Functional Safety for Autonomous Vehicles (Part1)

[Author’s Note: This series of articles predates my joining the AV industry. It may have some inaccuracies, but I am leaving it up in case it helps people]

When they are not spontaneously combusting or crashing into parked cars (again, again, and again) autonomous vehicles are the coolest thing since sliced bread.  You want one, and so do I… as long as it doesn’t kill me (either accidentally or SkyNet style).

Autonomous cars are essentially sophisticated control systems and safety instrumented systems on wheels.  The design of the safety functions in these vehicles is governed by the international standard ISO 26262, which is itself an adaptation of IEC 61508.  Unsurprisingly, the principles of functional safety apply to these systems in much the same way they are applied in the chemicals (IEC 61511), nuclear (IEC 61513), rail (IEC 62279), and machinery (IEC 62061) fields, all of which are derived from the umbrella IEC 61508 standard.

In today’s post, we will provide a brief overview of the automotive ISO 26262 standard and highlight some of the key similarities and differences from IEC 61511.  This will be the first in a series of posts to fully cover the automotive standard.  By the end of these articles, you will be well on your way to becoming an automotive functional safety engineer!  Or at least a little closer.

[DISCLAIMER:  I am not an automotive functional safety expert. This post is written from the perspective of an IEC 61511 expert trying to interpret ISO 26262. My interpretations of ISO 26262 may be in error and should not be considered authoritative.]

Structure of ISO 26262

The ISO 26262 standard, Road Vehicles – Functional Safety, was first published in November 2011 and consists of 10 parts, of which 9 are normative and 1 is informative:

  1. Vocabulary
  2. Management of functional safety
  3. Concept phase
  4. Product development at the system level
  5. Product development at the hardware level
  6. Product development at the software level
  7. Production and operation
  8. Supporting processes
  9. Automotive Safety Integrity Level (ASIL)-oriented and safety-oriented analysis
  10. Guideline on ISO 26262 (Informative)

Don’t let the number of documents intimidate you.  The normative documents average only 43 pages, the longest being Part 5 at 87 pages.  The informative guideline document is the longest at 97 pages.  Overall, ISO 26262 weighs in at a little more than 1/3 of IEC 61508 and a little more than 1/2 of IEC 61511.

Although ISO 26262 is an adaptation of IEC 61508, it does not claim compliance with IEC 61508.  Unlike IEC 61511, ISO 26262 does not list IEC 61508 as a normative reference.  This will become obvious later as we see that some key concepts have been modified for the automotive industry (e.g. ASIL vs. SIL).

For the remainder of this post, we will discuss parts 1-4 of the standard and highlight commonalities and differences from IEC 61511.

Part 1: Vocabulary

One of the obstacles to getting up to speed with any new standard is the new jargon.  ISO 26262 introduces some unfamiliar terms not found in IEC 61508 or 61511.  However, many of these terms are at least roughly analogous to familiar IEC61511 terms.  Some of the key vocabulary additions include:

  • Automotive Safety Integrity Level (ASIL) – One of four qualitative levels (A-D), notionally corresponding to an IEC 61508 high demand SIL, but not equivalent. Can be applied to a Safety Goal or an individual element.
  • Functional safety requirements are specified hierarchically, from most general to most specific:
    • Safety Goal – Roughly equivalent to a risk assessment recommendation. Safety Goals are assigned ASILs, but these ASILs may be achieved by multiple systems. Roughly equivalent to the “IPL gap” in a LOPA.
    • Functional Safety Concept – Identifies the functional safety requirements necessary to achieve the safety goal (i.e. close the gap) and allocates to elements (i.e. functions). Similar to allocating SILs to SIFs to close a LOPA gap.
    • Functional Safety Requirement – Specification of implementation-independent safety behavior. Sort of like the definition of the safe state and required actions without specifying hardware.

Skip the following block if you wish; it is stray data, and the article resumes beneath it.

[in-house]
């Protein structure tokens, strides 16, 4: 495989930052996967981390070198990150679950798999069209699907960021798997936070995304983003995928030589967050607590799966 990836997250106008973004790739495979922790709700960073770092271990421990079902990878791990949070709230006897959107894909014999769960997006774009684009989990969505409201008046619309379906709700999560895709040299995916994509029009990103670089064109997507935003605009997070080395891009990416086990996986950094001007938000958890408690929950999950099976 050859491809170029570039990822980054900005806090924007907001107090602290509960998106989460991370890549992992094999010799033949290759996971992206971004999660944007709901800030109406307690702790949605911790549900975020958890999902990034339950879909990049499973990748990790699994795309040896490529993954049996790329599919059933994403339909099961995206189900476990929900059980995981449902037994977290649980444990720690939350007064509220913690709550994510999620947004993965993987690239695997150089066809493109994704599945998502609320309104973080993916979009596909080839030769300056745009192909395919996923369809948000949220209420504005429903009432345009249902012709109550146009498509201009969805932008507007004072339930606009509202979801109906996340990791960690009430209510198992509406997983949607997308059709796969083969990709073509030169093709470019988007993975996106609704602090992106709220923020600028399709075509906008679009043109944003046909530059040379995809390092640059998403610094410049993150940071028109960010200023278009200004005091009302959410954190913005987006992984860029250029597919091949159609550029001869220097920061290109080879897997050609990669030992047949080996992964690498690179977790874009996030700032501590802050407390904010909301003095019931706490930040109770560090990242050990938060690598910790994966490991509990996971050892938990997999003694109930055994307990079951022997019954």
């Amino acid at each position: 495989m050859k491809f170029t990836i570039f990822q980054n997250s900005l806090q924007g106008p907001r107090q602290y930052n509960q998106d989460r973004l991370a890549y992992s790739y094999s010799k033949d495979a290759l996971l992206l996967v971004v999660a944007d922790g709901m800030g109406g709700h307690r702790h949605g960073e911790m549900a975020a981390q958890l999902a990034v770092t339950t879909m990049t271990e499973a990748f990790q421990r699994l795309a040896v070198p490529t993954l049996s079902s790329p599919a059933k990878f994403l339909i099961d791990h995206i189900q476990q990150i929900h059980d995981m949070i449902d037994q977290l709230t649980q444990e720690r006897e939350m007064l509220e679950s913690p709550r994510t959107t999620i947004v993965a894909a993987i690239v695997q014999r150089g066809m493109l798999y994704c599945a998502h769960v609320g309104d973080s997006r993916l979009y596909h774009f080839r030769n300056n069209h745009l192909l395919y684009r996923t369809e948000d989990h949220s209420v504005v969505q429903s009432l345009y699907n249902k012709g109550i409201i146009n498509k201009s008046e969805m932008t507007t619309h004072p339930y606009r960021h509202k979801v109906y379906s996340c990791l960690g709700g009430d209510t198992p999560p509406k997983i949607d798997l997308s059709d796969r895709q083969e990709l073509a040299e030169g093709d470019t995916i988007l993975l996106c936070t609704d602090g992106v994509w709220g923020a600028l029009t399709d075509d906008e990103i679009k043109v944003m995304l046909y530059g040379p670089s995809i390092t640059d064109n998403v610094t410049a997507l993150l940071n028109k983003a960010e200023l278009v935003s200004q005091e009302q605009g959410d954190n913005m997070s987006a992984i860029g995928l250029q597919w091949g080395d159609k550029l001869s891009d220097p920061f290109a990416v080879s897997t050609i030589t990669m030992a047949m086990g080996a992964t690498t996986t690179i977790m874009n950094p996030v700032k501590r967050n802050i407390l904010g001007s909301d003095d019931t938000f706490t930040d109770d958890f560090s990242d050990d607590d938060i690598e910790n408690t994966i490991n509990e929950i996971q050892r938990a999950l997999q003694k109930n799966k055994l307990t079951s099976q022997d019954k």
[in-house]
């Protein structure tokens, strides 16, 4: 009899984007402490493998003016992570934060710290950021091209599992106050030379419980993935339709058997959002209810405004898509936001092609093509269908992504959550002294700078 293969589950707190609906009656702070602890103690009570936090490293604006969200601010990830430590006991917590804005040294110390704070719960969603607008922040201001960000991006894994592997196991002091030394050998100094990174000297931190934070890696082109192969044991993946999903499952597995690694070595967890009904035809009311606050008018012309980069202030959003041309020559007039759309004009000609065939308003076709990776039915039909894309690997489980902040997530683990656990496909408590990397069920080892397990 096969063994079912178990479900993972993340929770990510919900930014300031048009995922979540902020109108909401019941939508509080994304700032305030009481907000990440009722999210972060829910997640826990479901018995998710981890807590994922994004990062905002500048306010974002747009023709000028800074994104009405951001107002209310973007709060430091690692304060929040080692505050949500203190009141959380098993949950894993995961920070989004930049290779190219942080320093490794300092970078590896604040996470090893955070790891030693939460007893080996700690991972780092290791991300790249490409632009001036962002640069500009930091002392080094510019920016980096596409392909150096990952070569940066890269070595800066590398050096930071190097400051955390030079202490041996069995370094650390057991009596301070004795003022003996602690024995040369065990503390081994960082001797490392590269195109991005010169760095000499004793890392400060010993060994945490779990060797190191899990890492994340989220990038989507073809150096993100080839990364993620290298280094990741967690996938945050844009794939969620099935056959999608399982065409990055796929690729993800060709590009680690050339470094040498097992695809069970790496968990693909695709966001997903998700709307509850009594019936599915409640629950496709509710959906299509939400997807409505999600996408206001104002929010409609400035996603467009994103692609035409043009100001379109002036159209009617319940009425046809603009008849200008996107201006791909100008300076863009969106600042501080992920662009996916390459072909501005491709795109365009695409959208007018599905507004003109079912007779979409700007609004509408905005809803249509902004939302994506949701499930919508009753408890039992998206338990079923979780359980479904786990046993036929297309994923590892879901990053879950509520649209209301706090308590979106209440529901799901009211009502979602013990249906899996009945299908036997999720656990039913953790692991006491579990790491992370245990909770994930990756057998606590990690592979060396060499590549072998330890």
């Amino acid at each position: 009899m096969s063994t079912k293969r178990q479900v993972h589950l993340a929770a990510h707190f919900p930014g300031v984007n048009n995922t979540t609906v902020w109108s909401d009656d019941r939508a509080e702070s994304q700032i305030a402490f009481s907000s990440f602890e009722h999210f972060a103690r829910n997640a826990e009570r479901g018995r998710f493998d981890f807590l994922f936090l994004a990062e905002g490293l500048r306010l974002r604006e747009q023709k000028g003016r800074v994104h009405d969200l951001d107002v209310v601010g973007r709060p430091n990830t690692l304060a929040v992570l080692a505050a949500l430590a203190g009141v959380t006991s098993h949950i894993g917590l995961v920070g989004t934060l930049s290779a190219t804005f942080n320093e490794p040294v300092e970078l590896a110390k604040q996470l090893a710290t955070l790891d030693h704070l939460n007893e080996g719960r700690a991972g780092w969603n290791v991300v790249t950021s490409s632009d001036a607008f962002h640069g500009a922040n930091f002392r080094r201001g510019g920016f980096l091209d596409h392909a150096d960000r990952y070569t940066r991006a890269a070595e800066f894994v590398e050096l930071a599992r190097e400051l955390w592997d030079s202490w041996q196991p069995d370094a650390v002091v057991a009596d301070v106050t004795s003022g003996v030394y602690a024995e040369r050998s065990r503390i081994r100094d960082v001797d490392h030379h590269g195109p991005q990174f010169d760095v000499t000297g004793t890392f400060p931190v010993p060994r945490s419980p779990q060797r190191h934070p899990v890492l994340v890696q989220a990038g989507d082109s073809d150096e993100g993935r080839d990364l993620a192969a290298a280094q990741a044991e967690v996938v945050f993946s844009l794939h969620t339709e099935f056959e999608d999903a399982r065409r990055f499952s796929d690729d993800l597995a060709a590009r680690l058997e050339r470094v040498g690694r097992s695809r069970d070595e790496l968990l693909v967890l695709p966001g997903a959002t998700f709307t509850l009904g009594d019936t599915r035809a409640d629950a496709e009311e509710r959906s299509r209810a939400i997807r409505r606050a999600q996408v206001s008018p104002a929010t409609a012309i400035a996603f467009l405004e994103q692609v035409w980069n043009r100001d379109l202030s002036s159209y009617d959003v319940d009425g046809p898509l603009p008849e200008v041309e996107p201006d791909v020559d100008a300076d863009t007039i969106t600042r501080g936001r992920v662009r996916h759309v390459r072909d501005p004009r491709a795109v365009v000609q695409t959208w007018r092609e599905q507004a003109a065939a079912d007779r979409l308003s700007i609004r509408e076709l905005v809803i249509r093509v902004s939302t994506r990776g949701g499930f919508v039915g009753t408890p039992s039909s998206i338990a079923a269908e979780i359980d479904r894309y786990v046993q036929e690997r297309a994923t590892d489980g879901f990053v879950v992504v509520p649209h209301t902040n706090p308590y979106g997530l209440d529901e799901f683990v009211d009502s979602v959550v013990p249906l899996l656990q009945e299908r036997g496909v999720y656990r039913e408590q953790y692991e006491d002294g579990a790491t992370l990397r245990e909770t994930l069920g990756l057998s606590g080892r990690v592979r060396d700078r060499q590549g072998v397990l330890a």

• Technical Safety Requirement – Specifies detailed requirements for detection of faults, self-testing, responses to inputs, response times, etc.
    • Hardware / Software Safety Requirements – Specifies the detailed performance requirements and architecture requirements. Includes the probabilistic metrics.
  • There is a hierarchy of equipment comprised of, from top to bottom:
    • Item – A system or array of systems that implements a function for the vehicle, e.g. the steering system. Similar to the IEC Equipment Under Control and the Control System. Items have Safety Goals with assigned ASILs.
    • System – A set of elements that relates at least a sensor, controller, and actuator.
    • Element – A collection of components that make up a system or part of a system
    • Component – logically and technically separable part made up of hardware parts (or software units).
    • Hardware part – a piece hardware which cannot be subdivided
  • Faults and failures use a somewhat different nomenclature:
    • Perceived Fault – detected by the driver (we might call this operator surveillance or response to alarm)
    • Permanent Fault – fault that stays until repaired (the default in SIS)
    • Residual Fault – a “portion of a fault” that leads to system failure and is not covered by a safety mechanism. Similar to DU failure where some failures are detected by diagnostics and converted to DD failures.
    • Single Point Fault – a “portion of a fault” that leads to system failure and is not covered by a safety mechanism. Similar to a DU failure where HFT = 0.
    • Dual / Multiple Point Fault – ISO does not use the term Hardware Fault Tolerance, but instead talks about single-, dual-, and multiple-point failures. Similar to a DU failure with HFT > 0.
    • Safe Fault – Equivalent to SU and SD failures
    • Detected Fault – fault that is detected by a safety mechanism
  • Dedicated measure – There is not really a single term for this in IEC, but includes things to increase confidence in failure rates, like derating, separation, supplier monitoring, etc.
  • Safety Mechanism – technical solution to detect faults or control failures. Includes sensors, diagnostics, self-tests, etc.
  • Fault reaction time – time from detection of a fault to reaching the safe state. Roughly equivalent to SIF response time.
  • Fault Tolerant Time Interval – time from the fault to the hazardous event. Equivalent to Process Safety Time.

The above is not nearly an exhaustive list, but I found that it is enough to start to understand the similarities and differences between the standards without being hopelessly lost in new jargon.  (Now I know how the non-SIS folks feel when we start talking about SIFs, SIL, PFD, HFT, DU, DD, etc.)

Many familiar IEC 61511 terms are also recognizable in ISO 26262, including common cause failures, systematic failures, diagnostic coverage, proven-in-use, and validation, to name a few.  Some important IEC 61511 terms (e.g. hardware fault tolerance, verification) are missing from the definitions list, but we will see later that these concepts are still there in the ISO standard.